# Thread: More Parsonson - Rational Numbers

1. ## More Parsonson - Rational Numbers

Hi all. I'm trying to complete Ex. 11 (photos of the book pages below).
.would someone be able to give me a hint on how to approach this?

I have tried replacing (x,1) with (b/a,1) in the given expression to show the answer gives (a.b/a,1) and therefore the expression holds.

Not sure if this is satisfactory?  Sent from my iPhone using Tapatalk

2. ## Re: More Parsonson - Rational Numbers

When you say "I have tried replacing (x,1) with (b/a,1)" you are completely misunderstanding what is being said!

The whole point is that a rational number (which might be represented as b/a) can be written as the pair of integers (b, a). You can't replace x by b/a- x must be an integer. The definition of multiplication is given by $\displaystyle (p_1, q_1)\times (p_2, q_2)= (p_1p_2, q_1q_2)$ so that $\displaystyle (a, 1)\times (x, 1)= (ax, 1)$ so saying that $\displaystyle (x, 1)\times (a, 1)= (b, 1)$ means immediately that b= ax.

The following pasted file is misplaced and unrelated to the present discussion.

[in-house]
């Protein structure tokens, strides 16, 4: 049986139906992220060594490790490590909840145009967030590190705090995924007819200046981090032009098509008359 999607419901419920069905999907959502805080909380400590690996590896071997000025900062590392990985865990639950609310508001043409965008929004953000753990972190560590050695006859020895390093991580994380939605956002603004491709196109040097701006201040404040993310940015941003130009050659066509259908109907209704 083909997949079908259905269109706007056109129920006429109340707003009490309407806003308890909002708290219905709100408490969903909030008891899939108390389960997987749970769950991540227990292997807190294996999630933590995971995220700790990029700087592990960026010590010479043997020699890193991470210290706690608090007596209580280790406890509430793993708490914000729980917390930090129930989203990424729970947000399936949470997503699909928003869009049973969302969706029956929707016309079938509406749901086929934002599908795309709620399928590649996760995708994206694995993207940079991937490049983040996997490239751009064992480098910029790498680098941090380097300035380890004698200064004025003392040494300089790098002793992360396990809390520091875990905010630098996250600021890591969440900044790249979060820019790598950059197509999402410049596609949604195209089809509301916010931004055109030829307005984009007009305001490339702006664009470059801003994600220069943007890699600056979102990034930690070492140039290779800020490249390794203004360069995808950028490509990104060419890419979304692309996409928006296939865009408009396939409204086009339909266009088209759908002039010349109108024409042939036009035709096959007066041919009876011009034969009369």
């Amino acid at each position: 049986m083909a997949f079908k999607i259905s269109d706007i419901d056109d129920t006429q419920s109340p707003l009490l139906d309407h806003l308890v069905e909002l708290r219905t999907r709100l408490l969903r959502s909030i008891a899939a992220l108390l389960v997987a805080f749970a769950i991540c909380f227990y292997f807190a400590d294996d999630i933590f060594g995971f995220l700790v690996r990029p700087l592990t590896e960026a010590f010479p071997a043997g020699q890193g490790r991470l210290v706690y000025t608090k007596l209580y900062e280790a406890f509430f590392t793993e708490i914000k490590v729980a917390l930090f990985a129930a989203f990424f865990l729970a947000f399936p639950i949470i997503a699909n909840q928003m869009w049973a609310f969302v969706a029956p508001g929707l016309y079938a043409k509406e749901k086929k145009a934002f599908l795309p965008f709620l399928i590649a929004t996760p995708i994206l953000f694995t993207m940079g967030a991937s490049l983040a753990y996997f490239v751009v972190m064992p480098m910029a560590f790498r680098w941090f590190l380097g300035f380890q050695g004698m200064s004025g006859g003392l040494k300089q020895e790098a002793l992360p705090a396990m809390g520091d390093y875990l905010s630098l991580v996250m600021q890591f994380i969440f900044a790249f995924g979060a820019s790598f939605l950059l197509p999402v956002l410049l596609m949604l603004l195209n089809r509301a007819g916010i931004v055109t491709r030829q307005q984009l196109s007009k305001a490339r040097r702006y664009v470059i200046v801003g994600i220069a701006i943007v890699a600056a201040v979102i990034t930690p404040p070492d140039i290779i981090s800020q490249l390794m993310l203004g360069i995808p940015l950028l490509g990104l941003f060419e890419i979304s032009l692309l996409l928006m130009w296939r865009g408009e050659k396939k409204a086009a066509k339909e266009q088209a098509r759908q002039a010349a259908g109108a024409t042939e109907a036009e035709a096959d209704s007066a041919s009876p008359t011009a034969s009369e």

But then the definition of "equal" pairs, that $\displaystyle (a_1, b_1)= (a_2, b_2)$ means $\displaystyle a_1b_2= a_2b_1$, (b, a)= (x, 1) is the same as saying that b(1)= b= a(x), exactly what we had.

3. ## Re: More Parsonson - Rational Numbers Originally Posted by HallsofIvy When you say "I have tried replacing (x,1) with (b/a,1)" you are completely misunderstanding what is being said!

The whole point is that a rational number (which might be represented as b/a) can be written as the pair of integers (b, a). You can't replace x by b/a- x must be an integer. The definition of multiplication is given by $\displaystyle (p_1, q_1)\times (p_2, q_2)= (p_1p_2, q_1q_2)$ so that $\displaystyle (a, 1)\times (x, 1)= (ax, 1)$ so saying that $\displaystyle (x, 1)\times (a, 1)= (b, 1)$ means immediately that b= ax.

But then the definition of "equal" pairs, that $\displaystyle (a_1, b_1)= (a_2, b_2)$ means $\displaystyle a_1b_2= a_2b_1$, (b, a)= (x, 1) is the same as saying that b(1)= b= a(x), exactly what we had.
Oh dear. I'm not very good at this. I understand your explanation though. Thanks HallsofIvy.